United States District Court, E.D. Arkansas, Eastern Division
FINDINGS AND RECOMMENDATION INSTRUCTIONS
following proposed Findings and Recommendation have been sent
to United States District Judge D.P. Marshall Jr. You may
file written objections to all or part of this
Recommendation. If you do so, those objections must: (1)
specifically explain the factual and/or legal basis for your
objection, and (2) be received by the Clerk of this Court
within fourteen (14) days of this Recommendation. By not
objecting, you may waive the right to appeal questions of
Jermaine Duane Irvin (“Irvin”) began this case by
filing a pro se pleading that the Clerk of the Court
construed as a petition for writ of habeas corpus pursuant to
28 U.S.C. 2241. A summary of the petition is
extremely difficult. Irvin appears to object to the
Federal Bureau of Prison's characterization of his
nationality as “Black” when he is instead a
“Moorish-American.” He maintains that as a
“Moorish-American, ” he is not subject to the
laws of the United States of America. It appears to be his
contention that because he is not subject to the laws of the
United States of America, he was improperly incarcerated and
is being held in violation of his rights. He asks that he be
released from federal custody and awarded, inter
alia, three billion dollars in damages.
accompanied his petition with the pending motion for leave to
proceed in forma pauperis. See Docket Entry
1. The undersigned is now called upon to address the motion.
undersigned begins by making note of two matters. First, all
pro se pleadings are to be liberally construed.
See Haines v. Kerner, 404 U.S. 519 (1972). Second,
although the fee filing provisions of the Prison Litigation
Reform Act are inapplicable to cases filed pursuant to 28
U.S.C. 2241, see Malave v. Hedrick, 271 F.3d 1139
(8th Cir. 2001), the undersigned is nevertheless
required to screen a petition filed pursuant to that section.
See Boyle v. Missouri, 2013 WL 5651394 (E.D.Mo.
2013). If it plainly appears that the petitioner is not
entitled to relief, the petition must be dismissed. See
Id. [citing Rule 4 of the Rules Governing Section 2254
Cases in the United States District Court as made applicable
to 28 U.S.C. 2241 petitions by Rule 1(b) thereof].
claim at bar mirrors the claim presented in Boyle v.
Missouri. There, United States District Judge Henry
Edward Autrey of the Eastern District of Missouri found no
merit to the claim and dismissed the case sua
sponte. He did so for the following reason:
This matter is before the Court on petitioner's pro se
application for writ of habeas corpus pursuant to 28 U.S.C.
2241. The Court will deny and dismiss the petition pursuant
to Rule 4 of the Rules Governing Section 2254 Cases.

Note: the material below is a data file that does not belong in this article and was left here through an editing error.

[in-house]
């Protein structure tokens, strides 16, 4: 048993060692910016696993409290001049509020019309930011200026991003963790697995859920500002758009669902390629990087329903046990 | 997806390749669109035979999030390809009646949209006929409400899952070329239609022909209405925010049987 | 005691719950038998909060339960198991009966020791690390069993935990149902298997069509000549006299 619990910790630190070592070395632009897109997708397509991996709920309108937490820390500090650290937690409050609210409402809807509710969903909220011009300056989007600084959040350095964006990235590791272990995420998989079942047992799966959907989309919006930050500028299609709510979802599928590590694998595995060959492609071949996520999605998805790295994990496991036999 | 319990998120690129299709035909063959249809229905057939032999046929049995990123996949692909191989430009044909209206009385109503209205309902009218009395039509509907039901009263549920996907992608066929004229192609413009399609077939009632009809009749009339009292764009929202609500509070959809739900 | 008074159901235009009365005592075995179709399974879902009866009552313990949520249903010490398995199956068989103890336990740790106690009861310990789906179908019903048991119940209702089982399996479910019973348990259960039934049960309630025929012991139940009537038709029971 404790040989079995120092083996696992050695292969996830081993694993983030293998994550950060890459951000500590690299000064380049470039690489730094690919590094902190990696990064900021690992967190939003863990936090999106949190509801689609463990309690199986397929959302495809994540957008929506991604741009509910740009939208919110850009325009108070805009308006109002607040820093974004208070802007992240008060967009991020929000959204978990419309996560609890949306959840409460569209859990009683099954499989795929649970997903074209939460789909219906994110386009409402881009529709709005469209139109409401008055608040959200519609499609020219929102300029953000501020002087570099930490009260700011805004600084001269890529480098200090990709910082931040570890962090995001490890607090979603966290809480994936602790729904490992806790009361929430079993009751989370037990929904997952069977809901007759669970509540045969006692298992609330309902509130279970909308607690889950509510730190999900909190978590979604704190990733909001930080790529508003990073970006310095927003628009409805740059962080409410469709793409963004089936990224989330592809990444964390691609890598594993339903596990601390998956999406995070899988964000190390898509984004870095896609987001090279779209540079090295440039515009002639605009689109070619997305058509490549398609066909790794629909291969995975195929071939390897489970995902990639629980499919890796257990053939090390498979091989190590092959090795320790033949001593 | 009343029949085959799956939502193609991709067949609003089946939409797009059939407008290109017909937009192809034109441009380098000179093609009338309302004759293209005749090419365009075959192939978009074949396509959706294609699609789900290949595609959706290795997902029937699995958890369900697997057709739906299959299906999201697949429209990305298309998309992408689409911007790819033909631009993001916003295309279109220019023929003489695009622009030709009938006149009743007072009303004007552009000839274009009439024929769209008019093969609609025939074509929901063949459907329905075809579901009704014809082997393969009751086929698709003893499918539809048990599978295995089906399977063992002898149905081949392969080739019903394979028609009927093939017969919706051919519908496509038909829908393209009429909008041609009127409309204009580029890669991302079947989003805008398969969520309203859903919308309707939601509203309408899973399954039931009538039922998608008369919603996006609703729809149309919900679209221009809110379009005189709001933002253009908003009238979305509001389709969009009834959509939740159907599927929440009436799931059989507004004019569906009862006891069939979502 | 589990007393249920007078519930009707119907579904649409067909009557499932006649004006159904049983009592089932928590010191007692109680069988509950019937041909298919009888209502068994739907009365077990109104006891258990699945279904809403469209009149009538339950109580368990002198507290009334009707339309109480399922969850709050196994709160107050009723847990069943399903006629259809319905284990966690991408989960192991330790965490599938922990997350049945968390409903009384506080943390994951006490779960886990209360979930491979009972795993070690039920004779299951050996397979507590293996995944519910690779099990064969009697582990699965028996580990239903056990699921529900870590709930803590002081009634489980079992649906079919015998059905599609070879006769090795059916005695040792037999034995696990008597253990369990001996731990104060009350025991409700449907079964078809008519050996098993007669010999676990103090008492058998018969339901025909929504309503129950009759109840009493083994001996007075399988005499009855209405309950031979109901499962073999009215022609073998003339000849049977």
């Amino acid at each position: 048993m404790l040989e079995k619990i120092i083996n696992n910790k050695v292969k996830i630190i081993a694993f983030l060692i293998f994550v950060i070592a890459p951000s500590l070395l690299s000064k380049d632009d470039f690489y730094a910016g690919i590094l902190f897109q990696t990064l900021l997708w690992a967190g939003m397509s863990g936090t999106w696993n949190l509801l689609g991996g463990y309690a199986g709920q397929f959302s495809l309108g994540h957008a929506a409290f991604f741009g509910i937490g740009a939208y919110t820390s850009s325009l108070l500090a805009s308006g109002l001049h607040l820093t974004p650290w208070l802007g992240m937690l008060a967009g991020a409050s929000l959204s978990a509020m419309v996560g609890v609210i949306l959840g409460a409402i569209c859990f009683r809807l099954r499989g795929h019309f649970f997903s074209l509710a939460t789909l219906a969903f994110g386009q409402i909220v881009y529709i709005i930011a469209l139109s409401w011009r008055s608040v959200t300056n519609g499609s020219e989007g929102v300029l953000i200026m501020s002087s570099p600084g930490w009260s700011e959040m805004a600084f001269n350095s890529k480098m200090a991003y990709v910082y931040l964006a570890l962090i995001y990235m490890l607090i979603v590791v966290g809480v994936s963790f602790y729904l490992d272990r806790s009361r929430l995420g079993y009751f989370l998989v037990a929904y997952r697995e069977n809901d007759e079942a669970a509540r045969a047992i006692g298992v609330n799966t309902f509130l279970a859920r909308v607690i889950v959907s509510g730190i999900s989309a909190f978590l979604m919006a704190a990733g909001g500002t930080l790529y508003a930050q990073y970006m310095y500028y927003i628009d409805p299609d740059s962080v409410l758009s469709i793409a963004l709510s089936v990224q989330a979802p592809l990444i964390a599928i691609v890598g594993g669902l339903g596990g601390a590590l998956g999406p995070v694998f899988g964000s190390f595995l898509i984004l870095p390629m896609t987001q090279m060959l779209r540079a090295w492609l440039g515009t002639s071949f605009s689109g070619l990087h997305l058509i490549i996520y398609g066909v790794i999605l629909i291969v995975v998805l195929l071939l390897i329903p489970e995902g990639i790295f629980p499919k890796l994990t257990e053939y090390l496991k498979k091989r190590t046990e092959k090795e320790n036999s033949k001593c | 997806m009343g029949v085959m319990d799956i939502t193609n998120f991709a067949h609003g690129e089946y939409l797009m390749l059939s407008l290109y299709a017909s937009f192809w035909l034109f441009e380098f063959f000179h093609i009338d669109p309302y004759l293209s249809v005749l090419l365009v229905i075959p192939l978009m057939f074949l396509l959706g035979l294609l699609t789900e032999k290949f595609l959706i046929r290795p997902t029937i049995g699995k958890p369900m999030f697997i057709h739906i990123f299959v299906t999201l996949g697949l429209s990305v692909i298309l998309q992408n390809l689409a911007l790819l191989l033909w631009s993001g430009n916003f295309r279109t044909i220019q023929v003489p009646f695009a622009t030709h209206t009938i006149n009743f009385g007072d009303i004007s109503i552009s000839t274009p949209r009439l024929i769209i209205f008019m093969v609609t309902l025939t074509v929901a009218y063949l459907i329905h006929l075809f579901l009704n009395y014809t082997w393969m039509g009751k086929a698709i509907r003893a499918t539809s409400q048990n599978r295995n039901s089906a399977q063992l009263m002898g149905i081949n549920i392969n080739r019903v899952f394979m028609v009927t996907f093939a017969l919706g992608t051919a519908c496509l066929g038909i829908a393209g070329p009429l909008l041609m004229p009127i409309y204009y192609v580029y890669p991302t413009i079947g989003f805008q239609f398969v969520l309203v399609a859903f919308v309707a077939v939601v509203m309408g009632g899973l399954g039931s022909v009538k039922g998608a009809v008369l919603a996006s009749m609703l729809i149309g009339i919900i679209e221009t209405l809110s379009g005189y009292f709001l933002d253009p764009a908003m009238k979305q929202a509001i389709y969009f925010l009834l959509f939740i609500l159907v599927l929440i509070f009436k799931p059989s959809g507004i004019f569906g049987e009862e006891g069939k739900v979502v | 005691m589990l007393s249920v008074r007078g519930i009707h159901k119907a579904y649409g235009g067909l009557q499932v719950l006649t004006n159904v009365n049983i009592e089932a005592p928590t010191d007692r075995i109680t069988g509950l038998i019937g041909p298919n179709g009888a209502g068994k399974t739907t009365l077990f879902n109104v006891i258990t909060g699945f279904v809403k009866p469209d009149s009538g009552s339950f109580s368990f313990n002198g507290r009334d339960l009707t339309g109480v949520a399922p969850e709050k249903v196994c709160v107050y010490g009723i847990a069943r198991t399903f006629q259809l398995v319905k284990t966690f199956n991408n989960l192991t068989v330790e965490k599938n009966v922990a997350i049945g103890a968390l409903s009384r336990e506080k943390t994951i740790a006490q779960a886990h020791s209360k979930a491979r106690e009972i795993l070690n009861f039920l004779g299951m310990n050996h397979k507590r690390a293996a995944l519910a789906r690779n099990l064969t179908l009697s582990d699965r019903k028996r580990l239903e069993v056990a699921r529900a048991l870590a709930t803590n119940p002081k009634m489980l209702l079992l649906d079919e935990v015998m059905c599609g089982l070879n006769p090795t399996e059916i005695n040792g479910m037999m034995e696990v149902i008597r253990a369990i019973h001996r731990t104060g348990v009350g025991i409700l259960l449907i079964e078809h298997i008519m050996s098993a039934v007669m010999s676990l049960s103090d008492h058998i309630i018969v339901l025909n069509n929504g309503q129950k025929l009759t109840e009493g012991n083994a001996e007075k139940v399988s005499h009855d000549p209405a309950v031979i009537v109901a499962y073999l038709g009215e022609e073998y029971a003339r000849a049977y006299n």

Pretrial detainee, Antoine Boyle, petitions the Court for a
writ of habeas corpus pursuant to 2241, seeking his immediate
release from custody on sovereign immunity grounds.
Petitioner maintains that he is immune from prosecution for
violating any federal or state law because, as a free
Sovereign Moorish- American national of North American
Indigenous and Aboriginal Moors of the Ancient Moroccan
Empire born in America, he is not a subject to the State, nor
federal jurisdiction of the United States. Despite his
representations that he was born in the United States and
that his lawful domicile is in Missouri, he contrarily
asserts that he is under the jurisdiction of the Moorish
Nation, and submissive only to the Moorish Holy Temple of
Science-Free Moorish-American Zodiac Constitution. Thus, he
believes that when he was taken into custody, he was
“kidnapped” (unlawfully arrested) and being held
hostage by public servants of the United States of America.
Fatal to petitioner's assertion of immunity is the
non-recognition of the Moorish Nation as a sovereign state by
the United States. See Benton- El v. Odom, 2007 WL
1812615, at 6 (M .D.Ga. June 19, 2007); Osiris v.
Brown, 2005 WL 2044904, at 2 (D .N.J. Aug. 24, 2005);
Khattab El v. United States Justice Dept., 1988 WL
5117, at 2 (E.D.Pa. Jan. 22, 1988: see also, We
the People Beys and Els v. State of New York, 165 F.3d
16, 1998 WL 801875, at 1 (2d Cir. Nov. 12, 1998) (unpublished
opinion). Petitioner cannot unilaterally bestow sovereign
immunity upon himself. See United States v. Lumumba,
741 F.2d 12, 15 (2d Cir.1984). Petitioner's purported
status as a Moorish-American citizen does not enable him to
violate state and federal laws without consequence.
Although petitioner does not claim to have made a formal
renunciation of nationality, it is of no import. Those who
have voluntarily relinquished their citizenship, like other
aliens, must obey the federal and applicable state laws, just
as native-born and naturalized citizens are required to do.
See Khattab, supra; Osiris,
supra; see also, Thorton-Bey v. United
States, 2009 WL 203502, at 2 (N.D.U1. Jan. 26, 2009);
Howell-El v. United States, 2006 WL 3076412, at 3
(S.D.Ill. Oct. 27, 2006).
such, the petition will be denied and dismissed. ...
Boyle v. Missouri, 2013 WL 5651394 at 1-2. Although the
case was dismissed sua sponte, Judge Autrey granted
Boyle's motion for leave to proceed in forma